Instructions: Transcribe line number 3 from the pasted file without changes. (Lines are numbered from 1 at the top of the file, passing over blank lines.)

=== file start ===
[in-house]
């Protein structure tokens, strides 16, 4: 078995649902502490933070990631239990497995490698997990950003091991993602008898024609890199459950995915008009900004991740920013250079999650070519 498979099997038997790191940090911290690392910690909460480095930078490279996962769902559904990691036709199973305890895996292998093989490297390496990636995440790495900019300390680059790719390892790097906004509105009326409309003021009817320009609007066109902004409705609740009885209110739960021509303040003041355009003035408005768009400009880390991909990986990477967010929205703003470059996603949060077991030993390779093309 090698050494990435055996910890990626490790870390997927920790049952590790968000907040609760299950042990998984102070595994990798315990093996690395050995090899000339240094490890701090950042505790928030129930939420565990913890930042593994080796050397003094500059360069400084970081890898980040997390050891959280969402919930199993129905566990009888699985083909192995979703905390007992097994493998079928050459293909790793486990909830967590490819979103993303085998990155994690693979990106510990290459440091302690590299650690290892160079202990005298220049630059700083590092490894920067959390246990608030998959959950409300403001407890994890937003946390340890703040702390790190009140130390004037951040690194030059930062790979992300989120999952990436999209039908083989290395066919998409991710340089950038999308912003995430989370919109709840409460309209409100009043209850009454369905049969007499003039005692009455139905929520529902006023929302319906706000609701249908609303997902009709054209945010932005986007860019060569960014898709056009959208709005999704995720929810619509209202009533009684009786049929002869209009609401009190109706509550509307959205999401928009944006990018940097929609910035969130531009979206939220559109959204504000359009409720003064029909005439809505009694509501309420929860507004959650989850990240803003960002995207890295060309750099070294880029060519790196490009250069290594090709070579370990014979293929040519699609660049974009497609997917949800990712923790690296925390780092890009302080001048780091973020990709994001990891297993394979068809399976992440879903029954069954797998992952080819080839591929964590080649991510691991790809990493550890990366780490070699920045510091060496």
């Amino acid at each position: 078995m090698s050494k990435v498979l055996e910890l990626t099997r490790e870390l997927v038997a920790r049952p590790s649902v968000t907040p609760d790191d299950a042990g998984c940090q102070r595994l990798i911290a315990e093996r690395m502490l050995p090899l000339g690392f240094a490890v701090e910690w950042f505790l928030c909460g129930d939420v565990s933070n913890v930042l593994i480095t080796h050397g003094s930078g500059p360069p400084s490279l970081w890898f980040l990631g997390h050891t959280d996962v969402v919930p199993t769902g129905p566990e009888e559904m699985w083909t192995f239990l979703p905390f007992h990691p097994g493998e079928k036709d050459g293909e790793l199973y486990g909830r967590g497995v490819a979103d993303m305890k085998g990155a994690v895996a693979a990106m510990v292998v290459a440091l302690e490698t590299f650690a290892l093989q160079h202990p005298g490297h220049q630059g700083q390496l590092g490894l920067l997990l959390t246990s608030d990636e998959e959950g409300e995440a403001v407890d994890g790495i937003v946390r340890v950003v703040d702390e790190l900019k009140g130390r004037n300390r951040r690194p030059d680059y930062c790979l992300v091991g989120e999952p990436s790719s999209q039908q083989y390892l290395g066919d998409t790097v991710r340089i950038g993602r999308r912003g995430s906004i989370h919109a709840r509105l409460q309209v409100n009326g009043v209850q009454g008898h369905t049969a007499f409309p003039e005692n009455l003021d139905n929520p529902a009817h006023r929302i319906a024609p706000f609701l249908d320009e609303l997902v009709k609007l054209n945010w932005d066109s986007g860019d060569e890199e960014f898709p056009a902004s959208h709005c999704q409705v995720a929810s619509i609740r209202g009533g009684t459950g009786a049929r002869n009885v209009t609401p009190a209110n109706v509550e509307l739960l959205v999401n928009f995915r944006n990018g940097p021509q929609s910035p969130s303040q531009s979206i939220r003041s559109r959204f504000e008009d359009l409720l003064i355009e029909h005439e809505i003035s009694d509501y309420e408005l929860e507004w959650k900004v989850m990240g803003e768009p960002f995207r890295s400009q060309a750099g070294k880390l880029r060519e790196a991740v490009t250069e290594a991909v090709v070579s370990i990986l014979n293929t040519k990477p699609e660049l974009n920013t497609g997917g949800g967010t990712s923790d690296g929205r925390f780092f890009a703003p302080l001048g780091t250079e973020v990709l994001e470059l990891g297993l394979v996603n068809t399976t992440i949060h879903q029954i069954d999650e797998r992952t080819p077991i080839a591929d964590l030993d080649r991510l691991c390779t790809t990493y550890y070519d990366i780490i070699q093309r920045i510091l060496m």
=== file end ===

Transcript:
């Amino acid at each position: 078995m090698s050494k990435v498979l055996e910890l990626t099997r490790e870390l997927v038997a920790r049952p590790s649902v968000t907040p609760d790191d299950a042990g998984c940090q102070r595994l990798i911290a315990e093996r690395m502490l050995p090899l000339g690392f240094a490890v701090e910690w950042f505790l928030c909460g129930d939420v565990s933070n913890v930042l593994i480095t080796h050397g003094s930078g500059p360069p400084s490279l970081w890898f980040l990631g997390h050891t959280d996962v969402v919930p199993t769902g129905p566990e009888e559904m699985w083909t192995f239990l979703p905390f007992h990691p097994g493998e079928k036709d050459g293909e790793l199973y486990g909830r967590g497995v490819a979103d993303m305890k085998g990155a994690v895996a693979a990106m510990v292998v290459a440091l302690e490698t590299f650690a290892l093989q160079h202990p005298g490297h220049q630059g700083q390496l590092g490894l920067l997990l959390t246990s608030d990636e998959e959950g409300e995440a403001v407890d994890g790495i937003v946390r340890v950003v703040d702390e790190l900019k009140g130390r004037n300390r951040r690194p030059d680059y930062c790979l992300v091991g989120e999952p990436s790719s999209q039908q083989y390892l290395g066919d998409t790097v991710r340089i950038g993602r999308r912003g995430s906004i989370h919109a709840r509105l409460q309209v409100n009326g009043v209850q009454g008898h369905t049969a007499f409309p003039e005692n009455l003021d139905n929520p529902a009817h006023r929302i319906a024609p706000f609701l249908d320009e609303l997902v009709k609007l054209n945010w932005d066109s986007g860019d060569e890199e960014f898709p056009a902004s959208h709005c999704q409705v995720a929810s619509i609740r209202g009533g009684t459950g009786a049929r002869n009885v209009t609401p009190a209110n109706v509550e509307l739960l959205v999401n928009f995915r944006n990018g940097p021509q929609s910035p969130s303040q531009s979206i939220r003041s559109r959204f504000e008009d359009l409720l003064i355009e029909h005439e809505i003035s009694d509501y309420e408005l929860e507004w959650k900004v989850m990240g803003e768009p960002f995207r890295s400009q060309a750099g070294k880390l880029r060519e790196a991740v490009t250069e290594a991909v090709v070579s370990i990986l014979n293929t040519k990477p699609e660049l974009n920013t497609g997917g949800g967010t990712s923790d690296g929205r925390f780092f890009a703003p302080l001048g780091t250079e973020v990709l994001e470059l990891g297993l394979v996603n068809t399976t992440i949060h879903q029954i069954d999650e797998r992952t080819p077991i080839a591929d964590l030993d080649r991510l691991c390779t790809t990493y550890y070519d990366i780490i070699q093309r920045i510091l060496m």